Environmental damage resulting from those activities specified in Annex 1 will result in strict liability (ie no fault or negligence required) for the operator. Annex 1 activities include operation of installations authorised under the IPPC Directive, water abstraction and waste management activities. Operators of non-Annex 1 activities may be liable for biodiversity damage if negligent. As expected, much controversy already surrounds the proposed directive. On the one hand, some industry groups are concerned that if adopted it would expose companies to unlimited liability claims. Whilst on the other hand, environmental lobbyists have criticised the proposal, especially the exclusions and subsequent amendments, which they claim will water down the effect of the directive when finally implemented.

While the directive has a relatively wide scope of application, it specifically excludes certain activities, in particular those already regulated by and subject to their own liability regimes. Thus environmental damage caused by nuclear activities, oil pollution or the carriage of noxious substances at sea are not covered by the proposal. Therefore environmentalists who were keen to see retribution for the recent oil spills off the coast of France and Spain will be disappointed.

Other key points which have arguably lessened the directive’s impact, are that it will not apply retrospectively (unlike the contaminated land regime in the UK). Therefore, the main emphasis of the directive is for ongoing operational liability, and will in essence ignore past activities that may have caused damage prior to the directive coming into force. Additionally, the Commission has left it up to individual Member States to define their own approaches to determine appropriate restoration levels if environmental damage has occurred.

Two defences were added to the proposal at the eleventh hour, which have received wide criticism from environmental groups. The first of these is compliance with a permit. It is argued by critics that this will allow operators to avoid liability all too easily. Secondly, there is a defence for any emissions or activities which were not considered harmful according to technical knowledge at the time they were carried out. This led to accusations that the defences are far too wide and will allow liabilities to be avoided. In March 2003, the European Council’s compromise text proposed that these two factors should be treated only as mitigating circumstances in deciding to what extent a company was liable for damage.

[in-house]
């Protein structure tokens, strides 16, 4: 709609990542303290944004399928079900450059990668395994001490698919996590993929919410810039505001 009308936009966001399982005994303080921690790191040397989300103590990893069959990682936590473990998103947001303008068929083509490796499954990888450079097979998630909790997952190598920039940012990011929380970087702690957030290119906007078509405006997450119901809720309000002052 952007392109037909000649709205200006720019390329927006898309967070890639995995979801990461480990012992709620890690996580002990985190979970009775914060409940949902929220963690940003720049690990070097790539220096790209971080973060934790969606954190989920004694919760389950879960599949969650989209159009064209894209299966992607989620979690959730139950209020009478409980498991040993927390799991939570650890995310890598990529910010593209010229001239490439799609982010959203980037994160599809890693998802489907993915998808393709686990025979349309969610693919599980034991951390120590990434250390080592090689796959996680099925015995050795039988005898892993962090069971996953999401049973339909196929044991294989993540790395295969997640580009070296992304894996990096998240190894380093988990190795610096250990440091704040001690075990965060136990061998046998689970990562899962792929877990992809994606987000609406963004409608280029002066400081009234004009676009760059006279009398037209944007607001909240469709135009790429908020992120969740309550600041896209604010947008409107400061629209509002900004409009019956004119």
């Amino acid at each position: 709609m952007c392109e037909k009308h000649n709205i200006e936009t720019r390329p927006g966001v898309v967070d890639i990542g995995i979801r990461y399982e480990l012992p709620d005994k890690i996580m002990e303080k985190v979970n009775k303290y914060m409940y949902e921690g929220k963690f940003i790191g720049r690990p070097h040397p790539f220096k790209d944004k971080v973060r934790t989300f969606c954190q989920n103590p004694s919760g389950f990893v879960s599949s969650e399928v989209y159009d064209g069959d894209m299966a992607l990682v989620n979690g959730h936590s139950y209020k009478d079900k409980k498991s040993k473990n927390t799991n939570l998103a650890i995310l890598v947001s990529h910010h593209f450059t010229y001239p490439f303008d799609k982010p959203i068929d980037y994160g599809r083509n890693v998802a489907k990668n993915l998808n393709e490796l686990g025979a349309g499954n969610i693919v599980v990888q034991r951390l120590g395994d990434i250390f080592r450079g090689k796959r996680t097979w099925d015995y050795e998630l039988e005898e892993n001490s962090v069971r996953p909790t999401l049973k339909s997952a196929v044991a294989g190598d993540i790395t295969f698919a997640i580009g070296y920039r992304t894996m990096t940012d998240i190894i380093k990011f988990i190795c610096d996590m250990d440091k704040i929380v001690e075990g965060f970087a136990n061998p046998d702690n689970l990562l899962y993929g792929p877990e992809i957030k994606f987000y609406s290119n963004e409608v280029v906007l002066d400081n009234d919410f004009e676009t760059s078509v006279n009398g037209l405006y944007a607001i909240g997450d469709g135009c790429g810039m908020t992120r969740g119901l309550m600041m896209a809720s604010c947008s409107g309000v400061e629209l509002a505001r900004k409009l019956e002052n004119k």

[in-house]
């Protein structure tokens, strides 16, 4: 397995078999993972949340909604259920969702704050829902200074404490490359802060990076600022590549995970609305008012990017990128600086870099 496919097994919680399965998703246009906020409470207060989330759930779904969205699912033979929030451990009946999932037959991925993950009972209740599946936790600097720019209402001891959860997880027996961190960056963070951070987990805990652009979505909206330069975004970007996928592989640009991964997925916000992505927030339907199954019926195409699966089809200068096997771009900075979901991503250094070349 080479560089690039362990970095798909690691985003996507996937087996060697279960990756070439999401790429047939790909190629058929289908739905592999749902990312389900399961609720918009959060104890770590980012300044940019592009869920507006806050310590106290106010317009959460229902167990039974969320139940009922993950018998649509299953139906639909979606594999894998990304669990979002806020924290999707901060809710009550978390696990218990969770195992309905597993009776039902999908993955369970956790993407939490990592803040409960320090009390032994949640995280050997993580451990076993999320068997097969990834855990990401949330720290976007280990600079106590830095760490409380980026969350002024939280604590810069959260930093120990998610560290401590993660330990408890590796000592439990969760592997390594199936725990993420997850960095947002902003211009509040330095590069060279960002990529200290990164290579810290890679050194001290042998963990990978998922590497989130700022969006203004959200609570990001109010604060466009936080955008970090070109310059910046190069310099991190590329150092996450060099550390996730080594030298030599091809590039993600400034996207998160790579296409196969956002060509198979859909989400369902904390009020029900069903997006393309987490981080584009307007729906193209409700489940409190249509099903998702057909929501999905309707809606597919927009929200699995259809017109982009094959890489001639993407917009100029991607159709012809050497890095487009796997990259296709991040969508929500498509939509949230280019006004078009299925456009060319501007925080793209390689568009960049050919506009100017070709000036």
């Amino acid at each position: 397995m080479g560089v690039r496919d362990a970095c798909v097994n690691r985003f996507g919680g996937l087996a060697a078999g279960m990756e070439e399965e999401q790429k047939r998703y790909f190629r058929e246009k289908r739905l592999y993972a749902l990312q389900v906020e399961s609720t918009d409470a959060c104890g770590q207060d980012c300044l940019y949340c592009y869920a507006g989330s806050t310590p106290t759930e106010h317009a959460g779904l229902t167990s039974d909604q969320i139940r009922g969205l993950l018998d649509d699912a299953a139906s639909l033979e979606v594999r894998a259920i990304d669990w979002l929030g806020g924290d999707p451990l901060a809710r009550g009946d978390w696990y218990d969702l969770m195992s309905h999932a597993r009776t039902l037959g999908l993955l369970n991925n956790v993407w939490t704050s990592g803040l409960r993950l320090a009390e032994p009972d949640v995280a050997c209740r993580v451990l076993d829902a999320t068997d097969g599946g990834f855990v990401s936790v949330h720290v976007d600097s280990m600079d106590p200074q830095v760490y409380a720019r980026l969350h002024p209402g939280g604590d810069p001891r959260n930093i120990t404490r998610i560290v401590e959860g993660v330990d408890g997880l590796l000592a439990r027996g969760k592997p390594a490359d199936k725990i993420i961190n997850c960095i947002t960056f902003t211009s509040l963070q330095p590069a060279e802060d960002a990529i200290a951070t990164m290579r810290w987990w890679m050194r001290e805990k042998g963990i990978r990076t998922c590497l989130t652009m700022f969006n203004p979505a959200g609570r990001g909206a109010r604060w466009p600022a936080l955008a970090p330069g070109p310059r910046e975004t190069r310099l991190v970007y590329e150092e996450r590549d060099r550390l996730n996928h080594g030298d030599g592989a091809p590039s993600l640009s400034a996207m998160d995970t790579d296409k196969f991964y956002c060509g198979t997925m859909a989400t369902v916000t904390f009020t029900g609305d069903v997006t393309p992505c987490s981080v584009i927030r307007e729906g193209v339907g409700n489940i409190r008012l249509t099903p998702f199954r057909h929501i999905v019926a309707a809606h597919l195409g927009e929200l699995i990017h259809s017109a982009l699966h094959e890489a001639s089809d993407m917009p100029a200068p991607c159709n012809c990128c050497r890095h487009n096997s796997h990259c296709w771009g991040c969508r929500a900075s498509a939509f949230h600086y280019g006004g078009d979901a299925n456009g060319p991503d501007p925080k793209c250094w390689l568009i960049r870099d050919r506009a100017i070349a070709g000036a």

Most significantly, in recent weeks the European Council of Ministers postponed the requirement for mandatory insurance of environmental liabilities. This decision will be reviewed within five years from the directive’s date of implementation. It is hoped that this time will give Member States and the insurance industry the opportunity and time to develop financial security instruments and markets for dealing with environmental impairment and mandatory financial security may then be forthcoming. The European Parliament considered that imposing mandatory insurance would upset the volatile market for environmental liability risks when European businesses already face reduced choice, increased costs, solvency concerns and shortage of capacity for certain lines of business. However in countries such as the UK, this is disappointing news, as the environmental insurance market has been growing year on year, proving a popular choice for businesses and individuals wishing to protect against environmental liabilities.

Environmental risks involving previously developed land are now commonplace, presenting a number of potential liabilities to those parties involved, if not managed correctly. Once the European Directive comes into force, environmental liabilities will take on further significance, especially for those countries who currently have minimal legislation to regulate the environment. One key feature, mentioned previously is that the EC directive will not apply retrospectively. It is only relevant for current and future contamination. Thus in most cases developers who have acquired a brownfield site will not be affected by the directive (they may however have liabilities under other legislation for historical contamination in their individual countries). The directive will have more of an impact on current operators or companies involved in mergers or acquisitions where a potentially contaminative operation is ongoing.

If, as and when such potential hazards actually arise under the directive clean up can be required. The ensuing costs can be substantial and may extend to fines, clean-up costs and even imprisonment. In addition, the manifestation of contamination can seriously disrupt any revenue generating activity on the site – leading to increased cost of working and loss of profit. The potential impact of such business interruption may make obtaining lending more difficult or financially prohibitive. Anyone involved in industrial activities therefore needs to be aware of the potential liabilities they could face.